Is your hairline thinning and receding? You may have traction alopecia. Many women end up losing their hair to traction alopecia in the quest for perfect hair. It isn’t always reversible, but it certainly is preventable.

Here’s what you need to know about traction alopecia – from what causes it to how to prevent it:

Watch: The tragedy of hair loss in the beauty industry

What is traction alopecia?

Alopecia is the loss of hair brought on by many causes. Although hair loss is usually associated with men, women also deal with this condition. Traction alopecia refers to a skin and hair condition that many women around the world suffer from. It is the usually permanent loss of hair typically at the hairline caused by regular pulling and manipulation of hair. Many South African women have a receding hairline that is actually traction alopecia in varying degrees of severity.

Related: 5 Possible causes for your receding hairline

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What causes traction alopecia?

The main cause of traction alopecia is tight hairstyles that pull at the hair, causing it to break and sometimes even damaging the hair follicle.

This hair loss looks different on different women, depending on the hairstyle that’s causing your alopecia. Some women take down their hairstyles typically cornrows and braids and find that their hair is thinning at the hairline, while others find complete bald patches at their temples.

Micro-braids, heavy braids, tight cornrows and weaves are popular hairstyles that may cause traction alopecia if done incorrectly.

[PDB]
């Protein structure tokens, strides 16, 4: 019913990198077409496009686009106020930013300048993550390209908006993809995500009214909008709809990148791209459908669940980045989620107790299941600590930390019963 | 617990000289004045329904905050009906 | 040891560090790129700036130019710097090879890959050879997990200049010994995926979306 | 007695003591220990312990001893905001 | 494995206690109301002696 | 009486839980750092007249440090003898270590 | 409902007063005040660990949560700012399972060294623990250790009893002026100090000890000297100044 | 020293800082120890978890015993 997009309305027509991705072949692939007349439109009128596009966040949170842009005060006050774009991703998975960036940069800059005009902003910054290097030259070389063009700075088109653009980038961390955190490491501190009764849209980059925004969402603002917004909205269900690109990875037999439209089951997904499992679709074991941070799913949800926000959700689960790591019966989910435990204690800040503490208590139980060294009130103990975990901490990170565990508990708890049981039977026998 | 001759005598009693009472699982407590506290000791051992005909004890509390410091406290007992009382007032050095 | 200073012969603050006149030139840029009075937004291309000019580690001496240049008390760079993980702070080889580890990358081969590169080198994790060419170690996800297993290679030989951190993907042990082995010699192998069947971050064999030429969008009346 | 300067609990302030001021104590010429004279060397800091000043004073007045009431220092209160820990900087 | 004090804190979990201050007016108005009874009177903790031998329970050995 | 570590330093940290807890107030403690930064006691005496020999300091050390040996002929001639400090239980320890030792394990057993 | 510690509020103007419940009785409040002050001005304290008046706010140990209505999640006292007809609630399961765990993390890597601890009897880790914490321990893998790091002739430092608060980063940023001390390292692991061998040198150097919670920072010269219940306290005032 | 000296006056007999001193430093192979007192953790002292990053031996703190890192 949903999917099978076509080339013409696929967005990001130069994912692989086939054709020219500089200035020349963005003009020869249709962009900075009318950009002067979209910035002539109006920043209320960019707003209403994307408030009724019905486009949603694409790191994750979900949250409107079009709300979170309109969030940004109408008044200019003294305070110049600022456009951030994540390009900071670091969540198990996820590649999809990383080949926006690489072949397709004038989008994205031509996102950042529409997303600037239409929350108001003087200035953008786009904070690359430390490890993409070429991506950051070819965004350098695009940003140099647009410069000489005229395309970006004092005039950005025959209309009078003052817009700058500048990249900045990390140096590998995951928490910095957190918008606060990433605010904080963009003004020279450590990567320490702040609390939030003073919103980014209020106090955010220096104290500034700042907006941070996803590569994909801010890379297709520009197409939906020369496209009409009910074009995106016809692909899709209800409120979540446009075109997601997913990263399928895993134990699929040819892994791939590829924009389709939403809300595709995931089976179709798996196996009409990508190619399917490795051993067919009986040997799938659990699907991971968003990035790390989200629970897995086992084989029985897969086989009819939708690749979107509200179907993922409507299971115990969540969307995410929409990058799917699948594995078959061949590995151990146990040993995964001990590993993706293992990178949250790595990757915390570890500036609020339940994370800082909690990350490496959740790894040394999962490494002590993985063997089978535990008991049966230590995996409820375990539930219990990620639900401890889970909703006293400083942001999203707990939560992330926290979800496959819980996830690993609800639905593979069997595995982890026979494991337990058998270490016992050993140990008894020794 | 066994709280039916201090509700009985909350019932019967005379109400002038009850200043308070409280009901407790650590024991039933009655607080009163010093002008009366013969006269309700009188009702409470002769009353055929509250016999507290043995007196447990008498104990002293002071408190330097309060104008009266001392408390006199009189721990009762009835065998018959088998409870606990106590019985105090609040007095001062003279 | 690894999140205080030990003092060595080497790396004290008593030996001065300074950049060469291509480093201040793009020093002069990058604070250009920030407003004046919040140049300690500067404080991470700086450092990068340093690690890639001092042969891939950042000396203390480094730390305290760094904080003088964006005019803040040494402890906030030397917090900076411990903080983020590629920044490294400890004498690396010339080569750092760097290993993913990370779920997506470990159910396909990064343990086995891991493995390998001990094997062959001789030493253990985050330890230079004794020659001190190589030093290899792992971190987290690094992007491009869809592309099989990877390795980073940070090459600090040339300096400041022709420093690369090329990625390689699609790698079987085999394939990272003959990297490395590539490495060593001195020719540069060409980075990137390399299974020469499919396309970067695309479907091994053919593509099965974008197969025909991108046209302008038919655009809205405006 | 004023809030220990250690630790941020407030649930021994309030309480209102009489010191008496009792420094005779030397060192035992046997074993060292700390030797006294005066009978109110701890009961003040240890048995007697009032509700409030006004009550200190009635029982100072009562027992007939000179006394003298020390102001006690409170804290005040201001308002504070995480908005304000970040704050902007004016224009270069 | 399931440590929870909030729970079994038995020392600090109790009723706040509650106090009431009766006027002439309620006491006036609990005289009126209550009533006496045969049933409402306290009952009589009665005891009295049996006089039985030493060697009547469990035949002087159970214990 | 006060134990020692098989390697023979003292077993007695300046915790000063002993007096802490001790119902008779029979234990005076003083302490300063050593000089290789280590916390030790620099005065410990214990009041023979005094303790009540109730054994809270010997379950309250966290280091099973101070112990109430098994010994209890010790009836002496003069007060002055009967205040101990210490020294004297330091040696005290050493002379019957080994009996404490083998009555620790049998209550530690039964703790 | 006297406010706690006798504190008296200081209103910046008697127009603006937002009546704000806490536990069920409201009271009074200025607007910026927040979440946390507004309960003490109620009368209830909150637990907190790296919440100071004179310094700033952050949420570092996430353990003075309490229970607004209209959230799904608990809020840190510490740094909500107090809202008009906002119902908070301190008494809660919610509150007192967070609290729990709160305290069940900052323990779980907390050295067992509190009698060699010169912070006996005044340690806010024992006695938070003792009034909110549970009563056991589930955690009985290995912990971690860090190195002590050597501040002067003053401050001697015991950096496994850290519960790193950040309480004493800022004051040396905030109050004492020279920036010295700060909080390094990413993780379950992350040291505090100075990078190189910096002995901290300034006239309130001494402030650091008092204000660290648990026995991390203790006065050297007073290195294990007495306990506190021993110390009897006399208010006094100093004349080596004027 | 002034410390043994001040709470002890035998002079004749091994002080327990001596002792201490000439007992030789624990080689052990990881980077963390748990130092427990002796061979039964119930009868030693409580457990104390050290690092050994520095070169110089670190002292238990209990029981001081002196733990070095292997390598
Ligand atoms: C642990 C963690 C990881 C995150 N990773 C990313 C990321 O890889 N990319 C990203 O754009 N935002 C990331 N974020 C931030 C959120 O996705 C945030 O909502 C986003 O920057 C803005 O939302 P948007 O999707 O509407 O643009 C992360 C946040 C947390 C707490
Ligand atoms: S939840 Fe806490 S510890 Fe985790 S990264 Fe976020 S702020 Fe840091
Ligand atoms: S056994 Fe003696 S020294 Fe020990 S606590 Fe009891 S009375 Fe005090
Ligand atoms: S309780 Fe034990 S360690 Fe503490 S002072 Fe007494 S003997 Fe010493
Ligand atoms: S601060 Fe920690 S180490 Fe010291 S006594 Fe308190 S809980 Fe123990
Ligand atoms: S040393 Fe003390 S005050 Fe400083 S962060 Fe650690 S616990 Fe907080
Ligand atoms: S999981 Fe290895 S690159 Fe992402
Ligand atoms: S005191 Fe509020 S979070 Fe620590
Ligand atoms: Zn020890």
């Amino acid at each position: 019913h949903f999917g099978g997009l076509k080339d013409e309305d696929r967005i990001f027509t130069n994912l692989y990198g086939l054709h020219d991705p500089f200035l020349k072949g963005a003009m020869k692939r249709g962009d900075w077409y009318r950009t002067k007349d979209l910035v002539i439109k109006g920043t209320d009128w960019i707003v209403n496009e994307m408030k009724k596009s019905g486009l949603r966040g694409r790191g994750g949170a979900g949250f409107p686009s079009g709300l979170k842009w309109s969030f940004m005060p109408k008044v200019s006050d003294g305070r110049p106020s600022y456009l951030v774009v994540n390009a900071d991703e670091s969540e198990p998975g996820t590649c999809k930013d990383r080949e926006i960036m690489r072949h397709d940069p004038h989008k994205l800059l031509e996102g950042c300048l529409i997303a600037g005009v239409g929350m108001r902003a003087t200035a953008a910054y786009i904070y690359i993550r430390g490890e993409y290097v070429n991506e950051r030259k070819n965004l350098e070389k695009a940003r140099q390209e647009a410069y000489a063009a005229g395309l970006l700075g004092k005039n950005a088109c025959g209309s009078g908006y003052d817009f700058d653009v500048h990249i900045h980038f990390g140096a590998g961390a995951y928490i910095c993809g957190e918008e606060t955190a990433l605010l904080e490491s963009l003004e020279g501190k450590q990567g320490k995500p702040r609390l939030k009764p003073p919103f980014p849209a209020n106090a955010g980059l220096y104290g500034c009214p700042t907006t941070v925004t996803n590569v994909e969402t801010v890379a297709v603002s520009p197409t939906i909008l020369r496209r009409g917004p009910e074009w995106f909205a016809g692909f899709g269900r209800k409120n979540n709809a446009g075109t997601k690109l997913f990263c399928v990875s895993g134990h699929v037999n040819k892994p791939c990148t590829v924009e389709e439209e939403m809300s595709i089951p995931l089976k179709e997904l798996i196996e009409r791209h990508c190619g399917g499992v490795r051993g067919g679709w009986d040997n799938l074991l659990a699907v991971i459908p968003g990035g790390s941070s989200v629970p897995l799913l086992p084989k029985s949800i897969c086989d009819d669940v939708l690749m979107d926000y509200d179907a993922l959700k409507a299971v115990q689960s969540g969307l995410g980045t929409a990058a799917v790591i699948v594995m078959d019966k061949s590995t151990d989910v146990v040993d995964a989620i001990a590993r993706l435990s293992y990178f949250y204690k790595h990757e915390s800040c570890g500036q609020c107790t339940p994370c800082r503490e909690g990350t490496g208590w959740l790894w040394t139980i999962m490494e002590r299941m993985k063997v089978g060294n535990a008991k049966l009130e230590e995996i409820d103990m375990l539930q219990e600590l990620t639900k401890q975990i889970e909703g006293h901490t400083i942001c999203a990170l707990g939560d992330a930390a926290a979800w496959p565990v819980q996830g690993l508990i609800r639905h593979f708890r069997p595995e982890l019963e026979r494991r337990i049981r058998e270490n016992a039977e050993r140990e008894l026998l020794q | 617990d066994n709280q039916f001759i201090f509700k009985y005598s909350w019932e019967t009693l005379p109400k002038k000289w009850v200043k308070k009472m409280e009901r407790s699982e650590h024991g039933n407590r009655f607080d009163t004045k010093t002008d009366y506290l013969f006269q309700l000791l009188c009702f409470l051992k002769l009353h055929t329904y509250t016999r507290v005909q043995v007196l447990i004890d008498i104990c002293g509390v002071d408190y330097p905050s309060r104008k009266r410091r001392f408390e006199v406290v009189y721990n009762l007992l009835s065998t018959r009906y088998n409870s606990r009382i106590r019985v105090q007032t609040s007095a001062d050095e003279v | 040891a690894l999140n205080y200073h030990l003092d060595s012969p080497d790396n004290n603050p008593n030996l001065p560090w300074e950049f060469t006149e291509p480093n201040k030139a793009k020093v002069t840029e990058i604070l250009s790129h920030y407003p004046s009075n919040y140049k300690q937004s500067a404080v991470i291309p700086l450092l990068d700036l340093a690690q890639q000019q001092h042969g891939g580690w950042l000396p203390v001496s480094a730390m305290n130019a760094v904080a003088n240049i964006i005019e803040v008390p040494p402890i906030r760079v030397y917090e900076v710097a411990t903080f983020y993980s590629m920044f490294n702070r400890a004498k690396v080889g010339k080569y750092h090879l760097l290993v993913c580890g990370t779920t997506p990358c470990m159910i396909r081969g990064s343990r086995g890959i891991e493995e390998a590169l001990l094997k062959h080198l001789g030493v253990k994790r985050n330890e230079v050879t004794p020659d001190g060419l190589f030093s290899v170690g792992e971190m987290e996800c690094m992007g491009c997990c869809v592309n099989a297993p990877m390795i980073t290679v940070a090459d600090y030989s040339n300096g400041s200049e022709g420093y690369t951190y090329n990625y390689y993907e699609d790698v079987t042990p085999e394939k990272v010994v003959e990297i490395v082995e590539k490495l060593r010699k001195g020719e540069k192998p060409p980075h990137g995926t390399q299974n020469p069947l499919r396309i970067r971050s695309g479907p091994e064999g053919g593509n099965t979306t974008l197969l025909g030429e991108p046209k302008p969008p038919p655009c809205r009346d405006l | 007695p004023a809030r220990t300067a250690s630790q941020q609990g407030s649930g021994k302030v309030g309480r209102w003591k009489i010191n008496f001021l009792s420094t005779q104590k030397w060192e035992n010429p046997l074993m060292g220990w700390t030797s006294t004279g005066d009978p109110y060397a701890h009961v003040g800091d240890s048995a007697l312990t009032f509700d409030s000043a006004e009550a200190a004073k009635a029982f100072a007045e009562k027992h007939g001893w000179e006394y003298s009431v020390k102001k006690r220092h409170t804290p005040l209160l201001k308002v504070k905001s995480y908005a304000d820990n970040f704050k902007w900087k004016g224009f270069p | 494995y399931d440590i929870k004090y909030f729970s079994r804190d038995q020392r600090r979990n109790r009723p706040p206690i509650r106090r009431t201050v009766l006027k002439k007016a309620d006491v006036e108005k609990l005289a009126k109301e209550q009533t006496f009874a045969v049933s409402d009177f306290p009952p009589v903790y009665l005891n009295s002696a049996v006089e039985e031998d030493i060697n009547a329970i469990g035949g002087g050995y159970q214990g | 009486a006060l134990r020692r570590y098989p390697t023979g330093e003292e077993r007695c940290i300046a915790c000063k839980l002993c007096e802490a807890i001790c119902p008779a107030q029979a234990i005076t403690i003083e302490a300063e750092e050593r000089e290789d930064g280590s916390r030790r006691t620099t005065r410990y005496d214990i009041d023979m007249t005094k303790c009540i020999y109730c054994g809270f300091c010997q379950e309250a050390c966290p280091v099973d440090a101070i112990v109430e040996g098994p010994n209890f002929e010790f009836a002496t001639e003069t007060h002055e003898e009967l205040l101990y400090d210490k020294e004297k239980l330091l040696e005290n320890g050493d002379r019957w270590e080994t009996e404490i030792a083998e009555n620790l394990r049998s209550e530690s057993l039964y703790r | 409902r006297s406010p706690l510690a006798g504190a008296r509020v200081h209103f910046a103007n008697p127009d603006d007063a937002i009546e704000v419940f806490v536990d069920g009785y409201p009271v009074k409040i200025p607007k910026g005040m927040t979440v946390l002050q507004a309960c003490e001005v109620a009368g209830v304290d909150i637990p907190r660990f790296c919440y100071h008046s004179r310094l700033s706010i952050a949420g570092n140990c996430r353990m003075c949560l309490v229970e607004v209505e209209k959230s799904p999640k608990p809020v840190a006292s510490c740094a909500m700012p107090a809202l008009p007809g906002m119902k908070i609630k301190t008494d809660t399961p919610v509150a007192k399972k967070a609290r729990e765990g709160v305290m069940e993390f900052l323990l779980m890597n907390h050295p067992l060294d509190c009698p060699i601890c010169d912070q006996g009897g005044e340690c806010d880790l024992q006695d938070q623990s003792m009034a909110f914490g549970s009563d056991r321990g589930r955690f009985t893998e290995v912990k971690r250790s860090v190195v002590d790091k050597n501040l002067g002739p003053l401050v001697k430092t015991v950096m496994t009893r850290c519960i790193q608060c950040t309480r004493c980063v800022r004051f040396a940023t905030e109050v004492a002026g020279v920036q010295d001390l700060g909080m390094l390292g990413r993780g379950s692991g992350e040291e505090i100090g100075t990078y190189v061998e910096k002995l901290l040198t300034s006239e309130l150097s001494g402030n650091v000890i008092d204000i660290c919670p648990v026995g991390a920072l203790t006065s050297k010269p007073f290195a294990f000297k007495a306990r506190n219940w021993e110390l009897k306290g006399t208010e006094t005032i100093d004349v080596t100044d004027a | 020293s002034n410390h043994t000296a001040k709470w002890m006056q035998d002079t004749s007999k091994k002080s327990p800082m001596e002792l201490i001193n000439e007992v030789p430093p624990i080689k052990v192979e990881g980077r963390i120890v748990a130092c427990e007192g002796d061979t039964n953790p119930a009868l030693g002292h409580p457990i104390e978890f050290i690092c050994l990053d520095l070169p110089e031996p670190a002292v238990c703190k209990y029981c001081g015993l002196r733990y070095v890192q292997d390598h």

Can you reverse traction alopecia?

Depending on the damage done to your hair follicles, traction alopecia can be reversed, but avoiding it altogether is your best bet.

If you suspect you may have traction alopecia, it’s time to give your hair a break. Choose styles that don’t pull at your hairline or better yet leave your hair unstyled for a few weeks. This will give your hair time to recover and grow.

Your hair regimen is very important at this stage. Keep your hair and hairline well-conditioned and moisturised to retain any new growth and keep manipulation to a minimum; this includes combing and brushing.

If your hair doesn’t grow back naturally, the best thing to do is visit a dermatologist. A dermatologist will give you options on how to treat your scalp to recover your hairline. In extreme cases, a hair transplant may be necessary, where healthy hair follicles are transplanted from other parts of your head to replace the damaged follicles at your hairline.

4 Ways to avoid traction alopecia

Avoiding traction alopecia is much easier than reversing it. By adjusting your hair styling choices you could save your hairline before it’s too late.

Related: How to care for your damaged hairline

Choose your hairstyles carefully

Avoid styles that are likely to cause your hair to break. Micro braids, heavy braids that weigh your natural hair down and styles that require you to pull and manipulate your hairline regularly are traction alopecia magnets.

Good hair doesn’t hurt

No matter what your hair stylist says, good hair should not hurt, but styles that cause traction alopecia do. Do not allow stylists to pull painfully at your hair or force your edges (the shorter hair at your hairline) into braids or cornrows. If you feel pain during styling, it is a sign of the damage being done to your hair and scalp.

Take care of all of your hair (including your edges)

When doing a hair treatment do not forget your edges. Your edges are more fragile than the rest of your hair, so they need extra TLC. Your edges need the nourishment from hair treatments to stay and grow strong.

Lay your edges before installing a wig

Friction between your wig and your edges can damage your hairline. Make sure you lay down your edges using a moisturising product and cover them with a wig cap before putting on your wig.

Now read: How to lay and slay your edges